[Ironruby-core] Lock during module initialization

Shri Borde Shri.Borde at microsoft.com
Tue Dec 16 14:36:28 EST 2008

Will add the lock and the TODO.

Btw, the bug I was running into was that "threadObject.inspect" was incorrectly binding to KernelOps.Inspect rather than ThreadOps.Inspect when executed on a second thread. The first thread was in the middle of calling EnsureInitialized on the Thread class.


From: Tomas Matousek
Sent: Tuesday, December 16, 2008 7:59 AM
To: Shri Borde
Subject: RE: Lock during module initialization

This seems to be a good temporary workaround and it might be close to the right long term solution (could you add a TODO comment next to the lock statement?). There are no cycles in inheritance hierarchy (a module inclusion cannot be cyclic) and any time an uninitialized module is accessed we need to initialize only its ancestors.  (Actually, the _mixins array should contain all mixins serialized into a list - i.e. all mixins included into the mixins in the array are contained in the array as well. That implies we might not need to call the virtual EnsureInitialized method on the _mixins's elements. There are more such improvements to be made in module initialization and they should lead to better performance and thread-safety as well.

There has been a discussion on Ruby list recently on how 'require' should work in a multi-threaded program. The conclusion seems to be similar to the Python's approach (a global mutex for require). 'require' is thread-unsafe in today's MRI. In general, MRI's behavior is mostly undefined in multi-threaded environment today.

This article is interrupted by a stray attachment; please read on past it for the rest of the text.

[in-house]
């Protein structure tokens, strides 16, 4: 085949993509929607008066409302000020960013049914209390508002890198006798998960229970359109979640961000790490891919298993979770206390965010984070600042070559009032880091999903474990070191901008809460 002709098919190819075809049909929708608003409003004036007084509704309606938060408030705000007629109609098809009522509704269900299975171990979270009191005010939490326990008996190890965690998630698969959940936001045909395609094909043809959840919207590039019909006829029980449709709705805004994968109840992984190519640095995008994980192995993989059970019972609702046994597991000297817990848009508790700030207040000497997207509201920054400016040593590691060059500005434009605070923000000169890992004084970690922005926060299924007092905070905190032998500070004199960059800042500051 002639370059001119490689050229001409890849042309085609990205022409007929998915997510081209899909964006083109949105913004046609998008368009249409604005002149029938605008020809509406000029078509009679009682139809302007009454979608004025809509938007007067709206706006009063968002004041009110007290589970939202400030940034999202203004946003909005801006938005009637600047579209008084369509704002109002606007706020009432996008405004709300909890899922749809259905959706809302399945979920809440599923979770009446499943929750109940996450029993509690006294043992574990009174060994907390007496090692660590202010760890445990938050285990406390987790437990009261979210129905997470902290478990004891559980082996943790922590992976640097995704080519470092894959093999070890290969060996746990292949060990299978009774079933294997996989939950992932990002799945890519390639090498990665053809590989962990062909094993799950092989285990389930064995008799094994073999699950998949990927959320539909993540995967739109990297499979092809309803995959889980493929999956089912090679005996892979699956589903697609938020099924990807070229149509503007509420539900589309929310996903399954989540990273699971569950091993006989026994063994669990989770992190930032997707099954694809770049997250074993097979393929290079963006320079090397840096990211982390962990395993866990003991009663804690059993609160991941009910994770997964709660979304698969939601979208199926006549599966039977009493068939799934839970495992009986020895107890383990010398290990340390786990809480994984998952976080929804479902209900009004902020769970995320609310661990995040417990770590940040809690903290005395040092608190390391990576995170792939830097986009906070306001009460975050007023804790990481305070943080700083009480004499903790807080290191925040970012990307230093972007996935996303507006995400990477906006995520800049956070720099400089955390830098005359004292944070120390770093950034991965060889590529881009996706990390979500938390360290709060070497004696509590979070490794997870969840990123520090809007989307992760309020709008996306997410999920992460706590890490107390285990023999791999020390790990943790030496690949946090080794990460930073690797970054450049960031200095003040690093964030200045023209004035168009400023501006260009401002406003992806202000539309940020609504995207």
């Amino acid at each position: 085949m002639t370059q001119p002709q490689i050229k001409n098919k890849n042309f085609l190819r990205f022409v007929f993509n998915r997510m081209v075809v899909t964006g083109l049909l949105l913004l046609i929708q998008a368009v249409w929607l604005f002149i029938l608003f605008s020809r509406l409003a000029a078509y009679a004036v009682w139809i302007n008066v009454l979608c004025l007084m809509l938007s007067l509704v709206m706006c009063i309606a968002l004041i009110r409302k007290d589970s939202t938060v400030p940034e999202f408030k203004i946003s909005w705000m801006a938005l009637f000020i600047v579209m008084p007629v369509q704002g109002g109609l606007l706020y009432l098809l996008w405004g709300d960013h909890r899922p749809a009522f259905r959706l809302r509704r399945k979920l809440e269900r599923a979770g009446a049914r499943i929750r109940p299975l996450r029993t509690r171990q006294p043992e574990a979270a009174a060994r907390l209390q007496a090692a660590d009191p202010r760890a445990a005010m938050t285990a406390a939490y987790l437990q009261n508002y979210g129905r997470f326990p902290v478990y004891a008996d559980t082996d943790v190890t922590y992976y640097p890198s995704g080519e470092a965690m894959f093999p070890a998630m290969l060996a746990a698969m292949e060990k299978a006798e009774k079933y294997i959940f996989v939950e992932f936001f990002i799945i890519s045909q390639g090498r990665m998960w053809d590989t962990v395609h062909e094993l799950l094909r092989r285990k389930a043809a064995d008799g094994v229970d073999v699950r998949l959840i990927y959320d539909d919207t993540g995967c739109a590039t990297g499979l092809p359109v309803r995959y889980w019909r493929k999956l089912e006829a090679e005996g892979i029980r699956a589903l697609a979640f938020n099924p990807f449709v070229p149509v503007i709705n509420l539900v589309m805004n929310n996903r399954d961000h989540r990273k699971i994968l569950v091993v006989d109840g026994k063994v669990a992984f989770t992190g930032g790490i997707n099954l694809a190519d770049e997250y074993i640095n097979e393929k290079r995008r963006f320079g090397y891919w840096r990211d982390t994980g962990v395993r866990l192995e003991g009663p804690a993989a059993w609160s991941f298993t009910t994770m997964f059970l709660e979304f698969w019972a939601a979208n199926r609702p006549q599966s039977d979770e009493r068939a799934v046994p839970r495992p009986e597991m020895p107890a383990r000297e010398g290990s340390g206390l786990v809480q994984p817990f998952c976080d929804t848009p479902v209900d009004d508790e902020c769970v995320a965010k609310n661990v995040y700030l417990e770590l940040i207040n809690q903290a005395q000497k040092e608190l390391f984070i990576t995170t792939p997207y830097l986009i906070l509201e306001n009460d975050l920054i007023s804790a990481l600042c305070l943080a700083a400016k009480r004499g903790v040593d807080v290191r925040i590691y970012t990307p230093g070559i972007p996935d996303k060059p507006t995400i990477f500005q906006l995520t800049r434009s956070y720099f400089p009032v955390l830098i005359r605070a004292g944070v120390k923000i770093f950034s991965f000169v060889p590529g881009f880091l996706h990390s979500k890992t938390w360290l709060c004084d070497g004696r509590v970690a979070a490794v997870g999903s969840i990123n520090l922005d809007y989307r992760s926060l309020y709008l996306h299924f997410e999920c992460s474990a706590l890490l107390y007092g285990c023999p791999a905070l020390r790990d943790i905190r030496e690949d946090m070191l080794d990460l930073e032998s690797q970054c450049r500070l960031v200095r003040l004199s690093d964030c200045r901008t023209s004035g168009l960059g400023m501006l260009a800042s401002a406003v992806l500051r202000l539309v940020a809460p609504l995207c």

(BTW: The built-ins initialization we are doing is a little bit more complicated than in MRI since we are postponing it until it is really needed. In MRI all built-ins are initialized during startup. We initialize them as they are accessed.)


From: Shri Borde
Sent: Monday, December 15, 2008 11:20 PM
To: Tomas Matousek
Subject: Lock during module initialization

IronRuby code was misbehaving and calling an incorrect method in the presence of multiple threads. This was because RubyModule.EnsureInitialized just returns if _state is, for example, State.Initializing. I add the lock shown below which fixes the problem.

        internal virtual void EnsureInitialized() {
            lock(this) {
                if (_state == State.Uninitialized) {
                    for (int i = 0; i < _mixins.Length; i++) {

                    if (_state == State.Uninitialized) {

This probably opens up the possibility of deadlocks if there are mutually-dependent modules or some such complicated scheme. Is the lock good enough for now since it fixes wrong behavior which is hard to track down? A deadlock will be easier to debug.

What is the long term story here? Python allows module importing on only one thread at a time. The CLR maintains a list of types being initialized and knows to break cycles of mutually dependent cctors. What does MRI do? I don't think green threads make the problem any simpler. What does JRuby do?


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